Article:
Document Detail

Dietary polyunsaturated fatty acids increase survival and decrease bacterial load during septic S. aureus infection, and improve neutrophil function in mice.
MedLine Citation:
PMID:  25404025     Owner:  NLM     Status:  Publisher    
Severe infection, including sepsis, is an increasing clinical problem that causes prolonged morbidity and substantial mortality. At present, antibiotics are essentially the only pharmacological treatment for sepsis. The incidence of resistance to antibiotics is increasing and it is therefore critical to find new therapies for sepsis. Staphylococcus aureus (S. aureus) is a major cause of septic mortality. Neutrophils play an important role in the defense against bacterial infections. We have shown that a diet with high levels of dietary saturated fatty acids decreases survival in septic mice, but the mechanisms behind remain elusive. The aim of the present study was to investigate how the differences in dietary fat composition affect survival and bacterial load after experimental septic infection and neutrophil function in uninfected mice. We found that, after S. aureus infection, mice fed polyunsaturated high fat diet (HFD/P) for 8 weeks had increased survival and decreased bacterial load during sepsis compared with mice fed saturated high fat diet (HFD/S), and similar to that of mice fed low fat diet (LFD). Uninfected mice fed HFD/P had increased frequency of neutrophils in bone marrow compared with mice fed HFD/S. In addition, mice fed HFD/P had a higher frequency of neutrophils recruited to the site of inflammation in response to peritoneal injection of thioglycollate compared with HFD/S. Differences between the proportion of dietary protein and carbohydrate did not affect septic survival at all. In conclusion, polyunsaturated dietary fat increased both survival and efficiency of bacterial clearance during septic S. aureus infection. Moreover, this diet increased the frequency and chemotaxis of neutrophils, key components of the immune response to S. aureus infections.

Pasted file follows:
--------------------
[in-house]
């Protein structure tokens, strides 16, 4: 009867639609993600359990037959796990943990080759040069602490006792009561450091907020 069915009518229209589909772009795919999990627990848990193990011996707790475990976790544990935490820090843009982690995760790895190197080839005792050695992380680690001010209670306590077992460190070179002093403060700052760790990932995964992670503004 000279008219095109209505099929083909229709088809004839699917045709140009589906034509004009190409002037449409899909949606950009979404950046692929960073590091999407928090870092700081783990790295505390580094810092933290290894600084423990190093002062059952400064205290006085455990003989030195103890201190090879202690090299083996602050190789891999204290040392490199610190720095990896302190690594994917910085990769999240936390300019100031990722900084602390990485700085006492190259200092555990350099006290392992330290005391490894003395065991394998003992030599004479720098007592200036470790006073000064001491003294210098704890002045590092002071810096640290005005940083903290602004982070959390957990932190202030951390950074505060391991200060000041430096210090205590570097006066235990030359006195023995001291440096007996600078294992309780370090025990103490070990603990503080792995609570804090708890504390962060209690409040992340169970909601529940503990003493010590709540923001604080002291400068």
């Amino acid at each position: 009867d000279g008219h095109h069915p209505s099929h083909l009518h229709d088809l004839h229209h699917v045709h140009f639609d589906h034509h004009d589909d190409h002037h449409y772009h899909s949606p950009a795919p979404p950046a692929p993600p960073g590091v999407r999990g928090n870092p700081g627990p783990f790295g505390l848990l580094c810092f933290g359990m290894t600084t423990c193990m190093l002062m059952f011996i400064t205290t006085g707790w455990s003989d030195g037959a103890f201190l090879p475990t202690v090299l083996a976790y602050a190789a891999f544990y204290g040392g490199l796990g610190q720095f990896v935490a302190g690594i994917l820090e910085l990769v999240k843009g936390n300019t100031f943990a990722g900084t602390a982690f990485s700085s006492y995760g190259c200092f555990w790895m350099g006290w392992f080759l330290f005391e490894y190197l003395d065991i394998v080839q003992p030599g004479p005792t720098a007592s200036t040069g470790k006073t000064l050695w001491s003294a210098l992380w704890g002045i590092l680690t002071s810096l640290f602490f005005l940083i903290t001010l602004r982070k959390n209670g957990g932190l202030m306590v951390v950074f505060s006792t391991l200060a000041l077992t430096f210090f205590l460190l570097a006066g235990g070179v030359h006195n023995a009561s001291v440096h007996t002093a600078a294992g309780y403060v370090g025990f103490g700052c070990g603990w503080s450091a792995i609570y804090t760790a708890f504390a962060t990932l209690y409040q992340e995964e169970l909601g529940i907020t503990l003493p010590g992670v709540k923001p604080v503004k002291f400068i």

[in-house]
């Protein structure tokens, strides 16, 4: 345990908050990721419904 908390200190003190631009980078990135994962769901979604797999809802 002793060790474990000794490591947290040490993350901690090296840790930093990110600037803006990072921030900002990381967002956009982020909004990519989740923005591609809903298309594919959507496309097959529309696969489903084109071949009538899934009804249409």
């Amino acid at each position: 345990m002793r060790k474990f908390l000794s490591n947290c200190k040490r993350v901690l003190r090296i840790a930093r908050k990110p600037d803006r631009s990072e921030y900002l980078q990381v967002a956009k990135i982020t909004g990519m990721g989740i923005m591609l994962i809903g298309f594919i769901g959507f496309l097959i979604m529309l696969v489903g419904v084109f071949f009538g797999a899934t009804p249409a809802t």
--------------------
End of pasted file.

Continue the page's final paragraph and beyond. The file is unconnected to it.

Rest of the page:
Sara Svahn; Louise Grahnemo; Vilborg Pálsdóttir; Intawat Nookaew; Karl Wendt; Britt Gabrielsson; Erik Schéle; Anna Benrick; Niklas Andersson; Staffan Nilsson; Maria E Johansson; John-Olov Jansson
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Publication Detail:
Type:  JOURNAL ARTICLE     Date:  2014-11-17
Journal Detail:
Title:  Infection and immunity     Volume:  -     ISSN:  1098-5522     ISO Abbreviation:  Infect. Immun.     Publication Date:  2014 Nov 
Date Detail:
Created Date:  2014-11-18     Completed Date:  -     Revised Date:  2014-11-19    
Medline Journal Info:
Nlm Unique ID:  0246127     Medline TA:  Infect Immun     Country:  -    
Other Details:
Languages:  ENG     Pagination:  -     Citation Subset:  -    
Copyright Information:
Copyright © 2014, American Society for Microbiology. All Rights Reserved.
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